In ancient times, people consumed sapphires because they believed the stones were a remedy for poison and poisonous bites. It was also thought to cure fevers, colds, and ulcers.

Currently, I do not have any pieces made with sapphires, but I would like to show you two of the different colors of sapphires. The first image is what is traditionally thought of as a sapphire with its deep blue color. The second image is a pink sapphire. This has more of the elements that are found in rubies, but it is not the correct hue to be considered a ruby, so it is still a sapphire.

Both of these images are from the Gemological Institute of America (GIA), which is considered the authority when it comes to gemology.
I hope this has been educational for you. It’s fun to see how many people are surprised by the fact that sapphires come in colors other than blue, and they are even more surprised to learn the connection between sapphires and rubies.

Thanks for stopping by!

Emerald – May’s Birthstone

Now that we are almost to the end of May, I thought I would do a write-up on this month’s birthstone, emerald.

Emeralds come from the mineral beryl, a colorless stone which has impurities in it to give it the green color we associate with emeralds. I have previously discussed aquamarine, which is also from the beryl family.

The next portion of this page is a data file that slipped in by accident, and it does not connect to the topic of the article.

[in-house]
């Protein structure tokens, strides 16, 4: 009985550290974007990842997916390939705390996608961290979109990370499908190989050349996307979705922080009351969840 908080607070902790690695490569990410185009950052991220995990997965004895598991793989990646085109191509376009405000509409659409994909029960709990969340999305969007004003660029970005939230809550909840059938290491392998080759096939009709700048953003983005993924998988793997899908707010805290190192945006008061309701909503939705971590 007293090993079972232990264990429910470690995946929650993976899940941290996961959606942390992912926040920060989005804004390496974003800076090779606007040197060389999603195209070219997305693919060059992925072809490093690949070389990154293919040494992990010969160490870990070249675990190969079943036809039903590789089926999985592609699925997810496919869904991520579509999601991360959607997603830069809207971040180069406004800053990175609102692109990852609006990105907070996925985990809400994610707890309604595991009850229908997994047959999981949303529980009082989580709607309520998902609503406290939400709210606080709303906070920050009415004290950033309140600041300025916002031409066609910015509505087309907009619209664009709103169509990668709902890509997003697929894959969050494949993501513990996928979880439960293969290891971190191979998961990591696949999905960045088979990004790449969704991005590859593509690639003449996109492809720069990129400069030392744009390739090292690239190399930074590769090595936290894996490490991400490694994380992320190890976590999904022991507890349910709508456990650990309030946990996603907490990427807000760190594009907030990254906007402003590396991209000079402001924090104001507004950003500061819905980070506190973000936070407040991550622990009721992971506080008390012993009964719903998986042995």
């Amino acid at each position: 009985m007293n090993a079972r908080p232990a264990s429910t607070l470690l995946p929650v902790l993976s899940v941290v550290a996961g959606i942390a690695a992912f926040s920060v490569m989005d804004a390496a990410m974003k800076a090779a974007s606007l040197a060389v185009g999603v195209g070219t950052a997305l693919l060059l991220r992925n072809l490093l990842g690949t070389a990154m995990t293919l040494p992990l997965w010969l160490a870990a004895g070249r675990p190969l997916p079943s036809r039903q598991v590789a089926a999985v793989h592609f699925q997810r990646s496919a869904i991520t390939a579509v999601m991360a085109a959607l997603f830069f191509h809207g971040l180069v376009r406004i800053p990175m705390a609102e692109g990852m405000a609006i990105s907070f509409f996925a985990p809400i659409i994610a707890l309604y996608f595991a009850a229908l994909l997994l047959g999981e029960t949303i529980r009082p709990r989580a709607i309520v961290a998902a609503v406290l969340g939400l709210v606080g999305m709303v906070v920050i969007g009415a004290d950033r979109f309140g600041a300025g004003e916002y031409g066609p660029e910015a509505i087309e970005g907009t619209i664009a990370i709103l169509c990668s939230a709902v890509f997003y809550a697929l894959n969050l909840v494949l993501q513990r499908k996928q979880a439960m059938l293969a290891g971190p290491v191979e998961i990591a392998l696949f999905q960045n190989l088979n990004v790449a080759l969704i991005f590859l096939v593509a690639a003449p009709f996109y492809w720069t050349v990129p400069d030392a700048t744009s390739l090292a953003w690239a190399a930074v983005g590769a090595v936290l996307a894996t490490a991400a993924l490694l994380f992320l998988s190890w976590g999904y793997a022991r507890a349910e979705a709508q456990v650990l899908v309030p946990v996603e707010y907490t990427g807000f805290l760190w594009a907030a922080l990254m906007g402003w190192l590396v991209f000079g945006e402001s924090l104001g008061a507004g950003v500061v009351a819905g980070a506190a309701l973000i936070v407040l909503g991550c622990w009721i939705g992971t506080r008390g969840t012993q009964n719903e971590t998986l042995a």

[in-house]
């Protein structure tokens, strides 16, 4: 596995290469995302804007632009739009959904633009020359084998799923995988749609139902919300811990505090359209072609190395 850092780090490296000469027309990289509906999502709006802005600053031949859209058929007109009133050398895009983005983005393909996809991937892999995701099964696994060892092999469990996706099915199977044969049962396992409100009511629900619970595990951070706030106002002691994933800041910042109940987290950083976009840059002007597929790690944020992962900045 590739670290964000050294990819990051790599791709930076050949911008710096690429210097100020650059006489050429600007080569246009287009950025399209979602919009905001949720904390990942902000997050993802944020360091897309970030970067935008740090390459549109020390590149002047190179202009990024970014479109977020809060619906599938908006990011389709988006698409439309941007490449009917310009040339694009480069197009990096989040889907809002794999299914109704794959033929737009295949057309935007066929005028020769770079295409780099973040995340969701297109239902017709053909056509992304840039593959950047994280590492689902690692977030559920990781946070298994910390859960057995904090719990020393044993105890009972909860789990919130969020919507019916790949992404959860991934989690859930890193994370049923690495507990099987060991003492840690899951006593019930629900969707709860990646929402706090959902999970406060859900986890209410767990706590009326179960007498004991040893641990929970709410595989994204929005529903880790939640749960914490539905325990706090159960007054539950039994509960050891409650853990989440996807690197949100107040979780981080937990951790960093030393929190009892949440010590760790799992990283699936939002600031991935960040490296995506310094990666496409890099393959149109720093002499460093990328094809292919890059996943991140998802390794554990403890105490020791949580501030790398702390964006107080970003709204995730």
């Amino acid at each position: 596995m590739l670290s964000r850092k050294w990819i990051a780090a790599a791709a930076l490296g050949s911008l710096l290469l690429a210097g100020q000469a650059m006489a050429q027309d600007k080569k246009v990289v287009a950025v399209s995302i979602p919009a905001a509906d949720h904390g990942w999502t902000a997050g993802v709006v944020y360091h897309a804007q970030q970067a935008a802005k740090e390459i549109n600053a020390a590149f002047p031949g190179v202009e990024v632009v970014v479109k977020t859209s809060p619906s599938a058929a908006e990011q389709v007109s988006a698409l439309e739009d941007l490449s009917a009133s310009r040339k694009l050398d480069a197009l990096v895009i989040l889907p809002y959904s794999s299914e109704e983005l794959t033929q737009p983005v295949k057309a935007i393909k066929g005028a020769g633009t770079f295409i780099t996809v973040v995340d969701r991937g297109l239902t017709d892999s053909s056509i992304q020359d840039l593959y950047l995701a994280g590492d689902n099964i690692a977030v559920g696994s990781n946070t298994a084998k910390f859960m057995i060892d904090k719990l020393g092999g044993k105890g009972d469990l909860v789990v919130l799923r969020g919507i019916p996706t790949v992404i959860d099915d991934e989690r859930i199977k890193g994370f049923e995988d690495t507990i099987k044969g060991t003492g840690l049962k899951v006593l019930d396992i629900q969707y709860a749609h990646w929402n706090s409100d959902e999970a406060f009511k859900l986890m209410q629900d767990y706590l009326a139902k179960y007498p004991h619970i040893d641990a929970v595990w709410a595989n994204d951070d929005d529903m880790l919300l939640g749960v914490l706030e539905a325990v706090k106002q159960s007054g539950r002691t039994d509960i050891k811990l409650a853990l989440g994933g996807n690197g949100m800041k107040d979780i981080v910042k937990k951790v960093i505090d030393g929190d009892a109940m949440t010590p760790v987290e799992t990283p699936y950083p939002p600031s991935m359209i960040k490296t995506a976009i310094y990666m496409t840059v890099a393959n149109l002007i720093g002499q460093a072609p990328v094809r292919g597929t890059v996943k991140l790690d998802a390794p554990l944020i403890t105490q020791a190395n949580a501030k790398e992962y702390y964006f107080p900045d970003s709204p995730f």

Although they are a hard stone (7.5–8 on the Mohs scale of mineral hardness), emeralds have many inclusions in them, which cause them to lack in toughness. An inclusion is anything that is enclosed within a gemstone. These inclusions can often be air pockets and small fractures, which can cause the gemstone to break more easily therefore reducing its toughness. (Please note hardness and toughness are not the same.)

The inclusions in the stones are generally filled with oils and/or polymers to help make them stronger. These treatments are regarded as standard practice for emeralds; however, there are different amounts by which a stone may be treated and it is always good to ask your jeweler for a treatment report. Knowing how your stone is treated will save you headaches in the long run. Because most emeralds have inclusions, if you put them into an ultrasonic cleaner, they will break or fracture at the inclusions.

According to the Gemological Institute of America (GIA), “the first known emerald mines were in Egypt, dating from at least 330 BC into the 1700s. Cleopatra was known to have a passion for emerald, and used it in her royal adornments.” Today, Colombia is one of the largest sources of emeralds and Colombian emeralds are also highly sought after for their beautiful color.